Advantages of working with Emporio

A number of staff members on one of Goldman Sachs' trading floors showed signs of mumps this week. The Wall Street investment bank has been telling staff to get shots or visit the firm's health.

Some trading rooms may now have as many financial engineers as traders. Whether as an actor or as a simple witness, the trading room is the place that experiences any failure serious enough to put the company's existence at stake.

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A number of staff members on one of Goldman Sachs' trading floors showed signs of mumps this week. The Wall Street investment bank has been telling staff to get shots or visit the firm's health.

Huge steel beams both support the structure and help distribute power. Plastic curtains hang in a network room inside our Council Bluffs data center. Here we serve up cold air through the floor, and the clear plastic barriers help keep the cold air in while keeping hot air out.

These colorful pipes are responsible for carrying water in and out of our Oregon data center. The blue pipes supply cold water and the red pipes return the warm water back to be cooled. Our pipes aren't the only colorful things at our data centers.

These cables are organized by their specific hue. On the floor, this can make things less technical: As part of our commitment to keeping our users' data safe, we destroy all failed drives, on site. Insulated pipes like these have a U-bend called this due to their shape so they can expand and contract as the fluid temperature inside the pipe changes. Thousands of feet of pipe line the inside of our data centers. We paint them bright colors not only because it's fun, but also to designate which one is which.

The bright pink pipe in this photo transfers water from the row of chillers the green units on the left to a outside cooling tower. These colorful pipes send and receive water for cooling our facility.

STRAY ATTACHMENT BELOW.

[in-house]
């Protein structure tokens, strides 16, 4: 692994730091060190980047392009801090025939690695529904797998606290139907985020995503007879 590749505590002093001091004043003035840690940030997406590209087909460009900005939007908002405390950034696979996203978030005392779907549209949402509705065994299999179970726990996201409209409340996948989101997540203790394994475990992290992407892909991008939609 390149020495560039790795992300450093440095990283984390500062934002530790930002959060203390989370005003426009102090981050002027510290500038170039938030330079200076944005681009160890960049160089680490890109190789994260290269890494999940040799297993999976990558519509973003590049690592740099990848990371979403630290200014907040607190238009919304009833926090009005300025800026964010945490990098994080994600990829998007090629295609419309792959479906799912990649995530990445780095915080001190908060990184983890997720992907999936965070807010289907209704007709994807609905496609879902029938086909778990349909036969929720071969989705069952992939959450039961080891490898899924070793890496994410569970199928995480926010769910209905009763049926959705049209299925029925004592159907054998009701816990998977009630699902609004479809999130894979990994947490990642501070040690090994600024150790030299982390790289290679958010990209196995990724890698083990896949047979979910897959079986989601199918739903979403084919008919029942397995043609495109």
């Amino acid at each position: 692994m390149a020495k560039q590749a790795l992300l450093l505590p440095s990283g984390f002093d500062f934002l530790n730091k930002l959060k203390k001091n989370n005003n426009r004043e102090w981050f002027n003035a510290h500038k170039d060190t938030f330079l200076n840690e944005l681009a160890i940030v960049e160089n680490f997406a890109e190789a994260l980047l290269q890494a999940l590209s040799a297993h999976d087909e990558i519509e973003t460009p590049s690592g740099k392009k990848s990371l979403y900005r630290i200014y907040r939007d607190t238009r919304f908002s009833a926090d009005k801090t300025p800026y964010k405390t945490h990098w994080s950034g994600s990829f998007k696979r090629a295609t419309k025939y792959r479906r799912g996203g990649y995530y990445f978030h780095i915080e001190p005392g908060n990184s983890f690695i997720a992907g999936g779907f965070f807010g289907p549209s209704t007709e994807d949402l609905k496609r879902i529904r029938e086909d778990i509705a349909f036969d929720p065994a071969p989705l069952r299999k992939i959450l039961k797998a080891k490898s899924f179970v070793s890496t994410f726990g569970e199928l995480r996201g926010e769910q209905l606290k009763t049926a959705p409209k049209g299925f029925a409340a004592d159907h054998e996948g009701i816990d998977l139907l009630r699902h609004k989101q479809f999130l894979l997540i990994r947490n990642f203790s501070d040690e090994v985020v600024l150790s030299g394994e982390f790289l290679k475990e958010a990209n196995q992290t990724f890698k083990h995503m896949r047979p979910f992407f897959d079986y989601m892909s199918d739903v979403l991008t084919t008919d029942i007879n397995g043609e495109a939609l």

Also pictured is a G-Bike, the vehicle of choice for team members to get around outside our data centers. Blue LEDs on this row of servers tell us everything is running smoothly. We use LEDs because they are energy efficient, long lasting and bright. An overhead view of one of our cooling plants, where seawater from the Gulf of Finland entirely cools the data center there. Server floors like these require massive space and efficient power to run the full family of Google products for the world.

Here in Hamina, Finland, we chose to renovate an old paper mill to take advantage of the building's infrastructure as well as its proximity to the Gulf of Finland's cooling waters. These colorful pipes carry water. The idea behind this is simple: This water still needs to be processed, but treatment for data center use is much easier than cleaning it for drinking. These ethernet switches connect our facilities network. Thanks to them, we are able to communicate with and monitor our main controls for the cooling system in our data center.

In case anything should happen to our data, we have it all backed up. One of the places we back up information is here in our tape library. Robotic arms visible at the end of the aisle assist us in loading and unloading tapes when we need to access them. Storage tanks like these can hold up to , gallons , liters of water at any given time. This insulated tank holds water that we'll send to the heart of the data center for cooling.